California’s experiment with marijuana legalization is proving extremely popular, but high taxes mean consumers still have a robust appetite for criminal-market cannabis, a new industry report claims.
Eighty-four percent of Californians say they are “very satisfied” with the legal market. However, 18 percent of California marijuana consumers bought cannabis from an unlicensed business or supplier in the last three months, according to the analysis, and say they will do so again as long as taxes remain high.
The report, “The High Cost of Legal Cannabis,” was published on Wednesday by Eaze, a San Francisco-based software company that facilitates marijuana deliveries.
It is also the first such analysis to be published following disappointing, lower-than-expected sales figures in the first few months of California’s legalization era.
California voters legalized recreational marijuana for adults 21 and over on Election Day 2016, and sales at licensed retail outlets began on January 1, 2018.
Earlier this year, Gov. Jerry Brown (D) estimated that excise tax revenue from marijuana sales would total $175 million. The state collected $34 million in excise tax revenue during the first quarter of 2018, leading the state Legislative Analyst Office to predict a lower haul for the year.
With sales and cultivation taxes included, the state collected $60.9 million in marijuana-related tax revenue through the first quarter of 2018, the California Department of Tax and Fee Administration reported in May.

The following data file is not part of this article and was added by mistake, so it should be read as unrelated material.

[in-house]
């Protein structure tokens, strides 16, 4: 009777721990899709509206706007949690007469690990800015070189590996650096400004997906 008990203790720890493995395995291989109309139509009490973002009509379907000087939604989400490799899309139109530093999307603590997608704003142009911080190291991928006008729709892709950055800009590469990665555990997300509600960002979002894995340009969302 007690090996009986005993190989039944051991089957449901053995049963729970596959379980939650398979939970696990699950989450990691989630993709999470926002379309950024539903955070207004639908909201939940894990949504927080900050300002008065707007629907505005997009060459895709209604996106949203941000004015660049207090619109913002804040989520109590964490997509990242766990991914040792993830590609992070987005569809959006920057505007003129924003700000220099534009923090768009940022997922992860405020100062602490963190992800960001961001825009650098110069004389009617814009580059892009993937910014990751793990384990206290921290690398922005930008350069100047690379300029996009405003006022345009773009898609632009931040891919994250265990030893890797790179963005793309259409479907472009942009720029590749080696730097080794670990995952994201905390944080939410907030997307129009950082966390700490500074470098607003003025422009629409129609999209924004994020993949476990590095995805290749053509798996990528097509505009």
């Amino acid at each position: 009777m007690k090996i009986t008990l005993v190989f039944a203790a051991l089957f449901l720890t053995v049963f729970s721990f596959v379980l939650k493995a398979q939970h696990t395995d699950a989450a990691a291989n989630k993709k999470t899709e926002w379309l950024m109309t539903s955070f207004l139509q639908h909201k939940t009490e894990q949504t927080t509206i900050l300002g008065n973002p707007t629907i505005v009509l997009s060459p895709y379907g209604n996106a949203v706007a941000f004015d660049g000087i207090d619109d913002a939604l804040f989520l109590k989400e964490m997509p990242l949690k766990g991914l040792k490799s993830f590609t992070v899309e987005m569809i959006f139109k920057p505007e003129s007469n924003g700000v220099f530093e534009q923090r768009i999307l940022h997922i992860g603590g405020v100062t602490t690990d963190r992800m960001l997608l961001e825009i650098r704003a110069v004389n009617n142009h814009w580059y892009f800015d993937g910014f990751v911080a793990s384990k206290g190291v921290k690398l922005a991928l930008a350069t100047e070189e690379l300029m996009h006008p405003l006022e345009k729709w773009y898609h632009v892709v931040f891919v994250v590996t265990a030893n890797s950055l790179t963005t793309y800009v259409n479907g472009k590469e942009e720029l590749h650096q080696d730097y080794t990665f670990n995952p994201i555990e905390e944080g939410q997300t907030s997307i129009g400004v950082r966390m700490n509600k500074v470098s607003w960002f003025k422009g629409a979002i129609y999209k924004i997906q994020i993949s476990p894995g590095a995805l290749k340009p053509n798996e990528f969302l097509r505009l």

Marijuana purchases in the state are subject to a 15 percent excise tax as well as state sales taxes. Localities like cities and counties can also apply a local tax. With these, on top of a $9.25-per-ounce cultivation tax, taxes on legal cannabis in the state can reach 40 percent or more—the highest in the United States.
And most cities in the state ban commercial marijuana sales outright. According to the San Jose Mercury News, retail cannabis sales are allowed in only one out of every seven cities.
“High prices, taxes, and lack of access to legal cannabis continues to fuel a thriving illicit market,” the Eaze report’s executive summary says. “Simply stated, California has done a good job of telling consumers that cannabis is legal but has a long way to go in making it easy to get safe, legal and affordable cannabis.”
Other findings in Eaze report include:
*Reducing cannabis taxes by 5 percent “could drive 23 percent of illicit market supporters into the legal market.”
*Properly labeled and tested cannabis is popular with 85 and 75 percent of consumers, respectively.
*The most common consumer complaints were high taxes (47 percent), the inability to use credit or debit cards for payment (36 percent) and overpriced products (32 percent).
*The average cannabis user in California is 38 years old. Eighty-five percent of Eaze users are college-educated, and 33 percent are parents.
*And nine out of 10 marijuana consumers say that cannabis has a medical application.
Eaze’s analysis was based on 1,750 online surveys submitted by its users between July 6 and July 12.